For me, and for the many people I’ve spoken to, the biggest differentiator is that you can find out how things are happening under the hood. If you’re trying to solve a problem, you can go and look at the source code for yourself and find out why it is behaving that way. There’s also the ability to learn from the people who actually built the software. I never really had a strong programming mentor, and the people who have inspired me the most in my career were the framework engineers on the Android team, who built software out in the open, and talked to us about what they were doing. That was a new experience for me.
Speaking of mentorship, what do you see as the most important qualities of your most successful mentees, now that you have the chance to give back to new developers?
The key driver for success is passion. If you’re going to learn to build Android apps, you have to have a reason to want to learn this stuff. For the most successful students, the learning is just a step in the process. They need to write code to get to a goal they’re trying to achieve, whether it’s an app they want to build, a problem they want to solve, or people they want to reach. The language, syntax, and APIs are only one small step towards achieving that bigger goal.
What has changed about the way Android developers build applications since the first release?
The biggest difference from the early days of the Android platform is the increasing sense of design that’s going into apps. In the beginning, the biggest thing for developers was to be the first app to market that did whatever your app did. Now there are a lot of apps, and so it’s more important that your app has a good design and work well for users. With Google’s Material Design, there’s now a huge emphasis on how apps look, feel, and behave and that’s changing a lot of things for the better.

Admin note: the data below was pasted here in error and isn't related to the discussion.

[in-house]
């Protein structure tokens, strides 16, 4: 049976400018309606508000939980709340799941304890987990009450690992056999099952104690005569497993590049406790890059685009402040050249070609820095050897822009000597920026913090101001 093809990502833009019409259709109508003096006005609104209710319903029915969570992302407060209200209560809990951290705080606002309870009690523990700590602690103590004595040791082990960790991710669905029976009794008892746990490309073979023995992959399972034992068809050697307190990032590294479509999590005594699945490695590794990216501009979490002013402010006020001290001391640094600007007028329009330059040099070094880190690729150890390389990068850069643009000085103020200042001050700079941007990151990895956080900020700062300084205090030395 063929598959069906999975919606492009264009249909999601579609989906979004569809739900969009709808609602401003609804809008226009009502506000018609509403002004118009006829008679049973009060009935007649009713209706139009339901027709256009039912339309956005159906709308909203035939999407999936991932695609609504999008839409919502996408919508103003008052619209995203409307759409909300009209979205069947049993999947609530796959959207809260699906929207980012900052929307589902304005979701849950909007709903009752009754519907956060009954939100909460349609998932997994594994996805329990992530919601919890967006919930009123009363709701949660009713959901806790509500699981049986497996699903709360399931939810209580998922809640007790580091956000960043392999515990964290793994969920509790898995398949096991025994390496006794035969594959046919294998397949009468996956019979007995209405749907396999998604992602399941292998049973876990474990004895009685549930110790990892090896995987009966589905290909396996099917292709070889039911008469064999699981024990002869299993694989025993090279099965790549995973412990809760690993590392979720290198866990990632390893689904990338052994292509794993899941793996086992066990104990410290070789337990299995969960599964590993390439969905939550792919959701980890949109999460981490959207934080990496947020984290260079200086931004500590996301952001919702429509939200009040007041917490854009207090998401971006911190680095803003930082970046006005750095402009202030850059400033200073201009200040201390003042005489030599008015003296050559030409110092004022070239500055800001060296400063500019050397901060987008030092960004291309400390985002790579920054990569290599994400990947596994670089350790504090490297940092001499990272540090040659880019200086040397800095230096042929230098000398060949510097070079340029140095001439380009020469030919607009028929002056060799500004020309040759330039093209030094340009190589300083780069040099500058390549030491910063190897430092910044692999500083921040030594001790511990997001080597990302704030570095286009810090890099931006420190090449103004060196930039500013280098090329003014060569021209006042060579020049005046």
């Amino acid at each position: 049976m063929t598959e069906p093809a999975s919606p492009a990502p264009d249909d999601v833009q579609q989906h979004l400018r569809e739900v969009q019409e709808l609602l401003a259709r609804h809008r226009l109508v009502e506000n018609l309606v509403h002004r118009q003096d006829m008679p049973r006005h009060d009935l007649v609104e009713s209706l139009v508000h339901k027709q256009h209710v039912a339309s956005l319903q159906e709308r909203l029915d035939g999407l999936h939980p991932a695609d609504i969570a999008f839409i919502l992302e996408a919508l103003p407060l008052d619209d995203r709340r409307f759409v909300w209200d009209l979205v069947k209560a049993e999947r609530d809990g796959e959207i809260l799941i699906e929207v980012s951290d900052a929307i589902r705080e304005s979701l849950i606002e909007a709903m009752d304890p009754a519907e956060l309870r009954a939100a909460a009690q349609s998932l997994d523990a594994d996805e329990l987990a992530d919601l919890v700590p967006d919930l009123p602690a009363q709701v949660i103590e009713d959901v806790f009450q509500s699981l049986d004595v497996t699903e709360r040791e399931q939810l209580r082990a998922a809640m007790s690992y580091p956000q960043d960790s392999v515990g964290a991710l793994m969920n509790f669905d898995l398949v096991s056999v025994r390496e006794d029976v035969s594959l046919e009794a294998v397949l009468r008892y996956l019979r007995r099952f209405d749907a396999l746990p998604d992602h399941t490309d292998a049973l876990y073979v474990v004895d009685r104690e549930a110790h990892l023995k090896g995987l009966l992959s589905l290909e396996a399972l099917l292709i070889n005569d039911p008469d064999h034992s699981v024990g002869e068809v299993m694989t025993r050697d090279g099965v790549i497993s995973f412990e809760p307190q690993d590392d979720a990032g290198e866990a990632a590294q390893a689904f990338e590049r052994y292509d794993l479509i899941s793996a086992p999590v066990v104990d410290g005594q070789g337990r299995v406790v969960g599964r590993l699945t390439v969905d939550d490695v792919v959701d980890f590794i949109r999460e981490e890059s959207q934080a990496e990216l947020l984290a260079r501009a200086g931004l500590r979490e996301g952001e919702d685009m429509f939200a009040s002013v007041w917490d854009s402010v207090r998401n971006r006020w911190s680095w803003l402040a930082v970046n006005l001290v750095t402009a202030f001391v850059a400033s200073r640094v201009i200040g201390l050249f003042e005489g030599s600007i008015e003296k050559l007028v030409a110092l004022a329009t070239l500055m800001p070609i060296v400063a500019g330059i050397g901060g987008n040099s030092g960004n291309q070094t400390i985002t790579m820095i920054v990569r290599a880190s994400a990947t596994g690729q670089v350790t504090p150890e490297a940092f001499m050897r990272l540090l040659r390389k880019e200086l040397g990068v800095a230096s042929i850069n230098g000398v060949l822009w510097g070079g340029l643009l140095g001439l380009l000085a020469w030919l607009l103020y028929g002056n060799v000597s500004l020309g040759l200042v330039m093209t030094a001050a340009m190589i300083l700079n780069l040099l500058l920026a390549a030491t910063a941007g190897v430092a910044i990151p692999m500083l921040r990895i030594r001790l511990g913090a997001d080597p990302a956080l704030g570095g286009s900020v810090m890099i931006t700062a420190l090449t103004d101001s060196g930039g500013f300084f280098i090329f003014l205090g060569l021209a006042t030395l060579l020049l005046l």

What do you think are the most exciting things that Android developers will be doing in 10 years?
In the future, Android developers will be part of a much broader vision and will build things for the emerging world of internet-connected devices around us. As a platform, Android can now power your car or TV, and pretty soon, I believe it will be able to serve as an underlying operating system for pretty much anything you can interact with. The smartphone market is also still growing – there is a rapidly growing customer base in many emerging markets where people use their smartphone as their primary computing device. In terms of being able to impact the world with technology, mobile developers have the chance to reach billions and billions of people. It’s an opportunity to fundamentally change the world.
Fun Fact: Every version of Android comes with an “easter egg” – an animation, feature, or joke that can only be viewed if you tap repeatedly or hold down on a particular settings icon. Past Android easter eggs have included free wallpapers, a tile-based game, and a looping animation featuring flying Android robots.